deciding whether or not to close the schools once a pandemic has been
    declared, and has hit the country. It appears that this will be a local
    decison, but may be based upon CDC or other govt guidance. There is no
    hard and fast rule.

    Kids spread viruses to themselves and to their families. It is a given. What
    will mothers decide to do? Are most moms aware that the govt planning
    is based on a 2% case fatality ratio (CFR) in line with a worst case scenario,
    based on what happened in 1918? Are most moms aware that the H5N1
    virus should it, in fact, become the next virus to go pandemic, currently
    has a case fatality ratio (CFR) of 62%?
    Somehow, I have to doubt that this
    fact is being very well publized. Maybe it because they do not know if
    in fact H5N1 will cause a pandemic. But, govt planners do know the current
    , and they still plan for a 2% CFR as the worst case scenario.
    Why is that?

    Govt planners and some health authorities believe that as a virus begins to
    infect more people that it will attenuate, meaning that it will become less
    virulent in order to perpetuate itself, and infect more people. Is that true?
    Did SARS do that? Is Ebola doing that? Is HIV doing that? There are very
    few virologists that are saying that H5N1 will become less virulent.

    Is anyone familiar with the phenomenon of "passage"?

    From The Great Influenza by John Barry:


    "In 1872, the French scientist C.J. Davaine was examining a specimen of blood
    swimming with anthrax. To determine the lethal dose he measured out various
    amounts of this blood and injected it into rabbits. He found that it required ten
    drops to kill a rabbit within forty hours."


    He did this through twenty five rabbits, and found out that the virulence
    increased with each passage.


    "After tweny-five passages, the bacteria in the blood had become so virulent
    that less than 1/1,000,000 of a drop killed".


    That is passage. So every time the virus has a chance to infect another human
    being, (we presume, after it has achieved the ability to become more
    transmissible to humans), it should become more virulent rather than less so.
    Why should we presume that it would attenuate? It certainly does not have to do so.

    Why are most virologists not saying that this virus will become less virulent?
    What about the actual changes that some of the bird flu strains already have made,
    such as the ability to infect the upper respiratory tract of humans?
    This is not even mentioning some of the other worrrisome changes that have
    occurred in some strains of bird flu such as Tamiflu resistance.

    Planning, especially when it comes to closing schools, one would hope would
    err on the side of caution simply because there is no vaccine and not enough
    antivirals. Realistically, what is more important, keeping kids in school or
    keeping kids healthy and alive? Remember the case fatality rate for bird flu
    now stands at 62%. That is a fact that just is not going away, no matter
    how much of the govt and local planning is based on 2%, if H5N1 is
    what we will be dealing with.

    (hat tip PFI/pixie)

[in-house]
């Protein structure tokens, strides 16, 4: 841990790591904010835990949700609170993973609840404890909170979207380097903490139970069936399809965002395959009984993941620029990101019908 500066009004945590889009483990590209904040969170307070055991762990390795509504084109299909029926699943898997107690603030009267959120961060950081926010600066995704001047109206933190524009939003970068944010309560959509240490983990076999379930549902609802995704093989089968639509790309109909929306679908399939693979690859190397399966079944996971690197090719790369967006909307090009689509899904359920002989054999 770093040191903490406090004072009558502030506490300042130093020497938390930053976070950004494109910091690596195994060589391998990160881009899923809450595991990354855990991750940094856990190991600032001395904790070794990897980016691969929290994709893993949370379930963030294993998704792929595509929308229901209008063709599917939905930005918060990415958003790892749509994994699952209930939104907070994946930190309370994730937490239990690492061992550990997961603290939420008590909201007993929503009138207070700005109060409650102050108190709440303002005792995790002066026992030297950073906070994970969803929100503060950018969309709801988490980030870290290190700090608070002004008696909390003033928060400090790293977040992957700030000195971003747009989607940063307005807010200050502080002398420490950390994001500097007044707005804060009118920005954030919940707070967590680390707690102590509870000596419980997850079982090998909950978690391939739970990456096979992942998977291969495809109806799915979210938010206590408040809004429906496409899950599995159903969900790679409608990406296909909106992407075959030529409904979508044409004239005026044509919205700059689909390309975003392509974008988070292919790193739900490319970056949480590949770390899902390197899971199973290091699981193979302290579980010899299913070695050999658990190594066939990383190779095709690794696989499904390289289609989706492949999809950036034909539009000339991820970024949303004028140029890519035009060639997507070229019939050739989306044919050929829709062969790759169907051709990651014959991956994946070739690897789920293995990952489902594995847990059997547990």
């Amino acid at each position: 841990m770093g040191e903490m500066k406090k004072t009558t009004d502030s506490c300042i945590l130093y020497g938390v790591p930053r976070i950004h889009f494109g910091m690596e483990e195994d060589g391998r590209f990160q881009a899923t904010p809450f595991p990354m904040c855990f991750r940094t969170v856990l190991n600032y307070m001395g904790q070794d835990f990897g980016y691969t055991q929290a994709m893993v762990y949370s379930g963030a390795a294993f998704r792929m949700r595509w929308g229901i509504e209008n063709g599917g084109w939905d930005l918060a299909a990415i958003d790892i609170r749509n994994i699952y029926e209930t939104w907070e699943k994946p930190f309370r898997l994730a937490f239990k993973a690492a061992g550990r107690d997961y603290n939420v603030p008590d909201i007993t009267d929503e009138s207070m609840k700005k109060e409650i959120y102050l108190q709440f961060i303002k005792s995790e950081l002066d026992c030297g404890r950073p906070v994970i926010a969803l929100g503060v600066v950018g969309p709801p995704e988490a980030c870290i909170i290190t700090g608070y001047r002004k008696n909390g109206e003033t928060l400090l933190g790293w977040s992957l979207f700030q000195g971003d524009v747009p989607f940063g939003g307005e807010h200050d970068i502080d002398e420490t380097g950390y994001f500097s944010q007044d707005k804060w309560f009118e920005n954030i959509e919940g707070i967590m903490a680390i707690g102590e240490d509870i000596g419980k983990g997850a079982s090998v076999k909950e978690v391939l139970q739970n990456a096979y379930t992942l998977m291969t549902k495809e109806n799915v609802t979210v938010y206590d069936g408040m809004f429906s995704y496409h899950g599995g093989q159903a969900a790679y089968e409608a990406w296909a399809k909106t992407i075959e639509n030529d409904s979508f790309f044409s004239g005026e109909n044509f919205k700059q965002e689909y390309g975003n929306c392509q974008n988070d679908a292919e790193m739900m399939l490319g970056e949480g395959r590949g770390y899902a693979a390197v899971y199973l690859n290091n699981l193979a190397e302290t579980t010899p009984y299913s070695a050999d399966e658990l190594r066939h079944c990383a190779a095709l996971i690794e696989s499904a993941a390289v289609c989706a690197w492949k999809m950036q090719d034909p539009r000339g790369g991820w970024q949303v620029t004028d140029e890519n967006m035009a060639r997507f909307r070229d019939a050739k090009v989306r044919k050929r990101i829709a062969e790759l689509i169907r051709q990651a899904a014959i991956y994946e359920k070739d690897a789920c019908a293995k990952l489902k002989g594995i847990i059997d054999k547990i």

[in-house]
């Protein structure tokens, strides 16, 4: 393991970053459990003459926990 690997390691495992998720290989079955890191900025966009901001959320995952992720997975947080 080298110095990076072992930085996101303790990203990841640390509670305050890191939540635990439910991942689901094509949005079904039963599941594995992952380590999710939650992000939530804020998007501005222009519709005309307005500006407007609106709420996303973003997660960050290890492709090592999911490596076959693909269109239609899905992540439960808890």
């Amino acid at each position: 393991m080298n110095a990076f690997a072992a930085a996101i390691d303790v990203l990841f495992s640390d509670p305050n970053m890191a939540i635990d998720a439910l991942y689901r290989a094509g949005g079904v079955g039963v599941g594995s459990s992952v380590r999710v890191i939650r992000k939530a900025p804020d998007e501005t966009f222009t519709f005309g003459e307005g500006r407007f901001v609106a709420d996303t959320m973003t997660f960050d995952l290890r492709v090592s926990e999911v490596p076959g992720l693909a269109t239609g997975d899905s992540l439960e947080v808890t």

Quote from //www.modbee.com/local/story/87347.html

    About 200 school nurses and district administrators from Stanislaus County gathered Thursday to discuss how to keep schools in business during a pandemic flu outbreak.

    Unlike flu season, which happens every year, a pandemic flu outbreak happens about three times a century and can sicken one-third of the population. History has shown that adults younger than 35 are disproportionately affected by pandemic flu.

    Stanislaus County Deputy Fire Warden Mike Wilkinson estimated about 40 percent of students would be absent from school at the peak of a pandemic outbreak, which could last 18 months.
    Why they would even try to keep schools open during a pandemic, if it is a highly virulent virus such as
    avian flu, should remain the question.

    Last edit by indigo girl on Oct 13, '07
  12. by   indigo girl
    This could be important. There may be some cross protection from H5N1 by
    receiving a seasonal flu vaccine nasally
    rather than via a subcutaneous injection according
    to this recent study in mice. Unfortunately, mouse studies is all we have to go by, but it is something
    to think about. We are talking about Flumist, but there may be more to it than just getting Flumist.
    Will post more as we get a better picture of what they are saying.


    Quote from //www.journals.uchicago.edu/JID/journal/issues/v196n9/38072/brief/38072.abstract.html?erFrom=-5403067790995666563Guest

    Results. Compared with noninoculated mice, those inoculated intranasally manifested cross-reactivity of mucosal IgA and serum IgG with H5N1 virus, as well as both a reduced H5N1 virus titer in nasal-wash samples and increased survival, after challenge with H5N1 virus. Subcutaneous inoculation did not induce a cross-reactive IgA response and did not afford protection against H5N1 viral infection.
    Conclusions. Intranasal inoculation with annual influenza vaccine plus the Toll-like receptor–3 agonist, poly(I)oly(C12U), may overcome the problem of a limited supply of H5N1 virus vaccine by providing cross-protective mucosal immunity against H5N1 viruses with pandemic potential.
    Last edit by indigo girl on Oct 11, '07
  13. by   indigo girl